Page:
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Stirrings by Beverly Hobbs Shea

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I love the honesty of country songs. Raw emotion, shared with an audience of neutrality, ignites a hidden spark and moves us quickly from untouched to identifiable.
Funny how we begin with a clean slate – ignorant of influential voices and with no opinions preconceived. Yet we learn to both adapt and adopt. And as we go through life, we begin to sift through all we’ve collected, and then decidedly take stock of what to believe, disbelieve, keep, or simply let go. We learn that the knowledge to which we claimed we acquired has become the wisdom by which we now live.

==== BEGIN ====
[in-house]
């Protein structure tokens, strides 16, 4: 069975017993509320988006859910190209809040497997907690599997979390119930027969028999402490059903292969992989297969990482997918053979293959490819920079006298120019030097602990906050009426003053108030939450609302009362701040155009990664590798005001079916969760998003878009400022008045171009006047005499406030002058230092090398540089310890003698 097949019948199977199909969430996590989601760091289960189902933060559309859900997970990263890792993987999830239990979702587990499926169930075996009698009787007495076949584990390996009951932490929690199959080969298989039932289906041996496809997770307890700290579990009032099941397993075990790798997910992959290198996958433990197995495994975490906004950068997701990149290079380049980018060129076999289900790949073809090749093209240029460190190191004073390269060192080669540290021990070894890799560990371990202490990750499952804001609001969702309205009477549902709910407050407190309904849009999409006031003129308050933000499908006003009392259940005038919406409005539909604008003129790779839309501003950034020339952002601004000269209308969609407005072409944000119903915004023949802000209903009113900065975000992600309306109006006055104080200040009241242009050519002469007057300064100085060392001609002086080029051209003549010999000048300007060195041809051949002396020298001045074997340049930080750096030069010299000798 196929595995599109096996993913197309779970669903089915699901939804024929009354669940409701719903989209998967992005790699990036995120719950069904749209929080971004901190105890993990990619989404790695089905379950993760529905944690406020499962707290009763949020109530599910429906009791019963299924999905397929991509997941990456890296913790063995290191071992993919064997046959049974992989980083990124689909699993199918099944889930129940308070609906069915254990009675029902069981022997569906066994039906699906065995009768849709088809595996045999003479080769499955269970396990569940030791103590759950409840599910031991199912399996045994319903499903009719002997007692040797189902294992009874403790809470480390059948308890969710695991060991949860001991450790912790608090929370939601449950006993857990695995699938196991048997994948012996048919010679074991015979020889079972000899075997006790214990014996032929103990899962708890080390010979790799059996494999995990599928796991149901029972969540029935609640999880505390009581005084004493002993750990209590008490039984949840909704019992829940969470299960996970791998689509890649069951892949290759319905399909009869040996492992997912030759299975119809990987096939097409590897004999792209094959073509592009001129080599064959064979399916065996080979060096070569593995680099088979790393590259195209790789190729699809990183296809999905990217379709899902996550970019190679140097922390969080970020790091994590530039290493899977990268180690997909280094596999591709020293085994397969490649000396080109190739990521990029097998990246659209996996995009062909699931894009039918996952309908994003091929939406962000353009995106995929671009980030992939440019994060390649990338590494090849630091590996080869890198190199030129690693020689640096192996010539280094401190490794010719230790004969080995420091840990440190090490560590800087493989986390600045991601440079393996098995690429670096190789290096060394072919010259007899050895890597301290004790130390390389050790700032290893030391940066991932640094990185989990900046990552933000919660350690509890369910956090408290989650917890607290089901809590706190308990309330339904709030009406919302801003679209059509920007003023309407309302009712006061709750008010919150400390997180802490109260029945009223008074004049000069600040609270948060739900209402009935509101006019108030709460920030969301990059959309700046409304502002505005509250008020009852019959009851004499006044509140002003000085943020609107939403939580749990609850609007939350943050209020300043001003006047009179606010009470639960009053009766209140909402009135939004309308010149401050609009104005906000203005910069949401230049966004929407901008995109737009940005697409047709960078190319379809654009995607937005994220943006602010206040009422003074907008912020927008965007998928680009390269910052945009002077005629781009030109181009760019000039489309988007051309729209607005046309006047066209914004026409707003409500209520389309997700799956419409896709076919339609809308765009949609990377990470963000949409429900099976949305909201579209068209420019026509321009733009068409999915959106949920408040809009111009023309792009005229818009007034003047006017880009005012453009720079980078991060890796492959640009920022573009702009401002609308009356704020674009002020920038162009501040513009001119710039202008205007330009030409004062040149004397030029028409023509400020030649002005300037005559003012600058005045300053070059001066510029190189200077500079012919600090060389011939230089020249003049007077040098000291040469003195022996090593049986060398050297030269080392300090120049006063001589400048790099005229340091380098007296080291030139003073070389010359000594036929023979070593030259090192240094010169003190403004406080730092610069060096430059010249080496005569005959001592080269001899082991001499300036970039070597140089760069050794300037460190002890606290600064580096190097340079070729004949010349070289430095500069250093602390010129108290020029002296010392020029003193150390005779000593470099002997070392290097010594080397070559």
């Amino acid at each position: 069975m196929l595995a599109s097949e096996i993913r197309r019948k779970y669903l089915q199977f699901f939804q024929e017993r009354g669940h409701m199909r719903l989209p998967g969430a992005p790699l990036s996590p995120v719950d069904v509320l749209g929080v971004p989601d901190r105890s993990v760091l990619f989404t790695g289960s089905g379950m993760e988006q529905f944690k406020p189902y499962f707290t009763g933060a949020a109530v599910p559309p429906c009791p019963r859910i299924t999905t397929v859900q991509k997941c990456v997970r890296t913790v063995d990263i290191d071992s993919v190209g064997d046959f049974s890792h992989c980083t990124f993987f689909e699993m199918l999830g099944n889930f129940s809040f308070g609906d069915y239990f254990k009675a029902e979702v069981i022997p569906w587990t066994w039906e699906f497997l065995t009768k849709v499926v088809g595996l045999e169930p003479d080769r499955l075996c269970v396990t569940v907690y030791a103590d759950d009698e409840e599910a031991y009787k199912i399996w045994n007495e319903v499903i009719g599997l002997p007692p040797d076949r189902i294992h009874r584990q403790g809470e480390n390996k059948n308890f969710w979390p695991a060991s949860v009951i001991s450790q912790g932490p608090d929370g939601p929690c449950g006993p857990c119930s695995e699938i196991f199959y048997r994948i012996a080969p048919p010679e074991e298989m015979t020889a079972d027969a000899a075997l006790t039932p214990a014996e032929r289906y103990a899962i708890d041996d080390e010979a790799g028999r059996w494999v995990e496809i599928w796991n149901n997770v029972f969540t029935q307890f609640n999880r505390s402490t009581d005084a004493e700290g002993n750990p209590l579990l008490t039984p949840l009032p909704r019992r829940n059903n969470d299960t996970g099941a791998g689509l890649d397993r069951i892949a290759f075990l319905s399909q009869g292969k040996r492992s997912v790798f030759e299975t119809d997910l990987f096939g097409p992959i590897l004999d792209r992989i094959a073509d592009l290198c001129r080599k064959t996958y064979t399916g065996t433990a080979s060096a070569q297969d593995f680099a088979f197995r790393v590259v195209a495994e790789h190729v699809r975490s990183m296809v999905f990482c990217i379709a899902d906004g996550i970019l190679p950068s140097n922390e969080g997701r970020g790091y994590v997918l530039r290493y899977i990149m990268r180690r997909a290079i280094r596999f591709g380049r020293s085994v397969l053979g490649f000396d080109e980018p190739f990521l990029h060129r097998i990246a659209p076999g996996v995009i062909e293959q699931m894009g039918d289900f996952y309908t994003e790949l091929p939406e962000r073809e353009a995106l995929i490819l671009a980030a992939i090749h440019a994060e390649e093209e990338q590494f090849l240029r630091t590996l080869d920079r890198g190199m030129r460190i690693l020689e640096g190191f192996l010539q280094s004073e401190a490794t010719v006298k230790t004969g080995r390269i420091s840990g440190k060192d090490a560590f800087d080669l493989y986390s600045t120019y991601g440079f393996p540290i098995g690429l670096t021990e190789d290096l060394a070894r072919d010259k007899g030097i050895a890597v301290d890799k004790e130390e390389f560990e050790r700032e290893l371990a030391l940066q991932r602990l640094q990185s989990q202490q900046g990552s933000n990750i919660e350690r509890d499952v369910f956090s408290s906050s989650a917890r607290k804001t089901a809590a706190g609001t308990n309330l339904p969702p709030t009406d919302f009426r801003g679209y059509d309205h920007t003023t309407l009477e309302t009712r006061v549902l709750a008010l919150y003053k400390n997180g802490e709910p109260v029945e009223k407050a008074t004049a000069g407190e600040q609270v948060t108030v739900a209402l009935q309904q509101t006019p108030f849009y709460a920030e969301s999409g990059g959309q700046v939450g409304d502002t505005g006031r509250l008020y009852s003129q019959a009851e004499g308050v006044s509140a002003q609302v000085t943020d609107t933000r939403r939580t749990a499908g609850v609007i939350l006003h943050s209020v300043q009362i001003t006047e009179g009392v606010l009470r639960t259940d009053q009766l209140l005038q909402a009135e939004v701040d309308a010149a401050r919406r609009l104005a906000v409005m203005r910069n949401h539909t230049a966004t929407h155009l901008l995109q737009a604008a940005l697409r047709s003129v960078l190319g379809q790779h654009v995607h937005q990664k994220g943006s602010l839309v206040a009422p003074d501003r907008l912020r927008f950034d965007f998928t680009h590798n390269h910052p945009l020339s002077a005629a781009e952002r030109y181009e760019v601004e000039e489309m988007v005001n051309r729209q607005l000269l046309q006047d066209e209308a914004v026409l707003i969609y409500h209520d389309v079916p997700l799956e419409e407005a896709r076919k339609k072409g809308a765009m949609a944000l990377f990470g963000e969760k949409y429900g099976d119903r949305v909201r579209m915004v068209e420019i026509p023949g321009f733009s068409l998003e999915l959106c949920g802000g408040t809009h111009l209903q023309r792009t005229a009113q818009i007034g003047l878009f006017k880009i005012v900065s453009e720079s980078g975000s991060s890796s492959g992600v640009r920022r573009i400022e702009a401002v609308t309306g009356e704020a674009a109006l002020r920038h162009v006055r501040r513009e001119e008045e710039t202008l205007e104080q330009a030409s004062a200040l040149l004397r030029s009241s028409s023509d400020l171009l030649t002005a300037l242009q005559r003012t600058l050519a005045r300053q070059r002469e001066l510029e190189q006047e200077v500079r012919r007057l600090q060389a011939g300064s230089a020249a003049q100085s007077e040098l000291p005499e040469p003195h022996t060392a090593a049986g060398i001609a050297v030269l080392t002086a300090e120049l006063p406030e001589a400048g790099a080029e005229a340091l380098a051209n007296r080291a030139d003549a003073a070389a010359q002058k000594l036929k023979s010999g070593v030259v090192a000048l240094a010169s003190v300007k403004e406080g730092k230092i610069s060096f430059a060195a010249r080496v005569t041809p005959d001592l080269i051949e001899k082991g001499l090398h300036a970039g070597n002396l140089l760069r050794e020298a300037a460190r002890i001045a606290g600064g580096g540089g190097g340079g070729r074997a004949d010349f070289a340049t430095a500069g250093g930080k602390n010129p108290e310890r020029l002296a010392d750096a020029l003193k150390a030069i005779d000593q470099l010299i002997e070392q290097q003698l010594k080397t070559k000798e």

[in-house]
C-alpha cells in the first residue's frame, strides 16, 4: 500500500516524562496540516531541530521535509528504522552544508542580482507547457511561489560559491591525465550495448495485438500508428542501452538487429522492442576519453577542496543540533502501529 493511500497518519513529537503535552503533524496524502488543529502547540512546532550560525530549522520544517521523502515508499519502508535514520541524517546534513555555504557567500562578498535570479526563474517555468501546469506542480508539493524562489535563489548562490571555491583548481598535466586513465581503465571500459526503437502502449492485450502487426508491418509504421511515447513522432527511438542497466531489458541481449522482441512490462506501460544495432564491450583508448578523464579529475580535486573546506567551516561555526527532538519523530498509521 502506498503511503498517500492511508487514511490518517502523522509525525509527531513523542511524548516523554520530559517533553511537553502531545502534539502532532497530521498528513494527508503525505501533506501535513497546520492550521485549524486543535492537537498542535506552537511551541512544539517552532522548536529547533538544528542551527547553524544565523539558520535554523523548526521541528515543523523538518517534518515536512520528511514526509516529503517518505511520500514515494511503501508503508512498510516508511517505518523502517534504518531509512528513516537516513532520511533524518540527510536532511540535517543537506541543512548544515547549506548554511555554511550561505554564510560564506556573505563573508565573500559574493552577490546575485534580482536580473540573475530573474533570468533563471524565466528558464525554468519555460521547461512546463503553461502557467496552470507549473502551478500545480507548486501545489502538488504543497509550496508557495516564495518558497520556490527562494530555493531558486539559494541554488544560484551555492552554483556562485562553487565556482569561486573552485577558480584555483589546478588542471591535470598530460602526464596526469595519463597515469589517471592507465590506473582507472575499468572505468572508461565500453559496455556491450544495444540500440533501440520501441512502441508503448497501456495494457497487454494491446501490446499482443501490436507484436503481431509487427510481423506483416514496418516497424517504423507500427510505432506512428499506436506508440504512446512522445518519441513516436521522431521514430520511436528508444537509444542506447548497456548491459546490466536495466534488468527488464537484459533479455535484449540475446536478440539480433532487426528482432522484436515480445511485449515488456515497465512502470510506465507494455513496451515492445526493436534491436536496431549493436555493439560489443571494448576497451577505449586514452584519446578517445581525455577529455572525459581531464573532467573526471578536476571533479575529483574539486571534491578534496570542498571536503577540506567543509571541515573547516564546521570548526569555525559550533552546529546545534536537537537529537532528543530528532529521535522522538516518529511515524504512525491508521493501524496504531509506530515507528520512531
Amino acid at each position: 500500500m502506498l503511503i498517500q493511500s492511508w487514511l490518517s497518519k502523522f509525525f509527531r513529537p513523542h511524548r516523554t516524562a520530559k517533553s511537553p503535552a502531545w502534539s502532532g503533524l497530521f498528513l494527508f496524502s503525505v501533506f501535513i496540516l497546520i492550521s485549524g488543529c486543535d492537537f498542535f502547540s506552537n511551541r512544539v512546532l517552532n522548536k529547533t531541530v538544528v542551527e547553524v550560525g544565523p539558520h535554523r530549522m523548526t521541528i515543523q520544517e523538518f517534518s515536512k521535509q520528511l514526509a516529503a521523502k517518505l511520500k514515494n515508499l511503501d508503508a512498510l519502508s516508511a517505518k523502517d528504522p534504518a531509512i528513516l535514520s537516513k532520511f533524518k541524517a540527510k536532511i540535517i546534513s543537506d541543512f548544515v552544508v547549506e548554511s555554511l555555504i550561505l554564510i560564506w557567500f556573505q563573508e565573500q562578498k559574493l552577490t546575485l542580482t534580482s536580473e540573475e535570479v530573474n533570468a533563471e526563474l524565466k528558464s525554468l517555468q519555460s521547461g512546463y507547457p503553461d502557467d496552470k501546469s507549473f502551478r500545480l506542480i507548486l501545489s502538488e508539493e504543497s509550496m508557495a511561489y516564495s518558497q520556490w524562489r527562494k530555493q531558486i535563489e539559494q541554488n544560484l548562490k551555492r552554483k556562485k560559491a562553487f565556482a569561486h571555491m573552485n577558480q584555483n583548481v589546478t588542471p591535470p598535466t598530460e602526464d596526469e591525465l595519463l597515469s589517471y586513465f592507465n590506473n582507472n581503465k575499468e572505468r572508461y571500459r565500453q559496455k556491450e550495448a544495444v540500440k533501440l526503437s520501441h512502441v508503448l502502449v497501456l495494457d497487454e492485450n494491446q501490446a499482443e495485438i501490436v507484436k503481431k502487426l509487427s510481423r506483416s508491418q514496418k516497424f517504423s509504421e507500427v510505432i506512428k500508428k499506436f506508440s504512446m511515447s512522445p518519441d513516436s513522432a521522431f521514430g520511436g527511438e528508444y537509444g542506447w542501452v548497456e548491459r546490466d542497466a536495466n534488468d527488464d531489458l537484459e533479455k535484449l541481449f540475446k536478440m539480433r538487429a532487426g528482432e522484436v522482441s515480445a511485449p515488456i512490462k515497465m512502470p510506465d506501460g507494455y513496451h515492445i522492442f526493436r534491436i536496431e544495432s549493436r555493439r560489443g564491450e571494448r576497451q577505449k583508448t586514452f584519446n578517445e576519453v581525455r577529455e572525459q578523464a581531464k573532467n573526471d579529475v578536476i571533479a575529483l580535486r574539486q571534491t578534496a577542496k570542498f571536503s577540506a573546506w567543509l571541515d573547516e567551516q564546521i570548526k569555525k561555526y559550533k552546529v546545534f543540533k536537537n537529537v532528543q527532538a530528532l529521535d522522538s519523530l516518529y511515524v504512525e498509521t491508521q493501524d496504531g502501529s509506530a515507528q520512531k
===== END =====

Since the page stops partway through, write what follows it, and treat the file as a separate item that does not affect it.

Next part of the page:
I love the authenticity of contemporary country songs. Unafraid to be transparent, their authors cloak their relatable words into catchy melodies and refrains that take up residence in our hearts and heads until another one comes along and takes its place. The artists who sing and breathe life to the words and feelings perfectly introduce, resolve, and let it go all within a passionate 3 minute delivery. Reminds me of Richard Carlson’s profound declaration “Wherever you are, be there.”
I may not be able to write a country song, but I can certainly write the story.
Beverly Hobbs Shea is Consulting Realtor at High Road Properties. 504-669-8826 Beverlyhobbsshea.com

Featured Posts General Opinion

Say What You Mean, Mean What You Say

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by Beverly Hobbs Shea

From as early as I can remember, my parents used to say to

always “own” my words and actions, to take responsibility

when it was mine to take, and to let integrity be my both

my inner guide and the one hallmark of my existence. That

was in the 50s and 60s – long before it was a fashionable

retro quality to be referred to. That was the time when I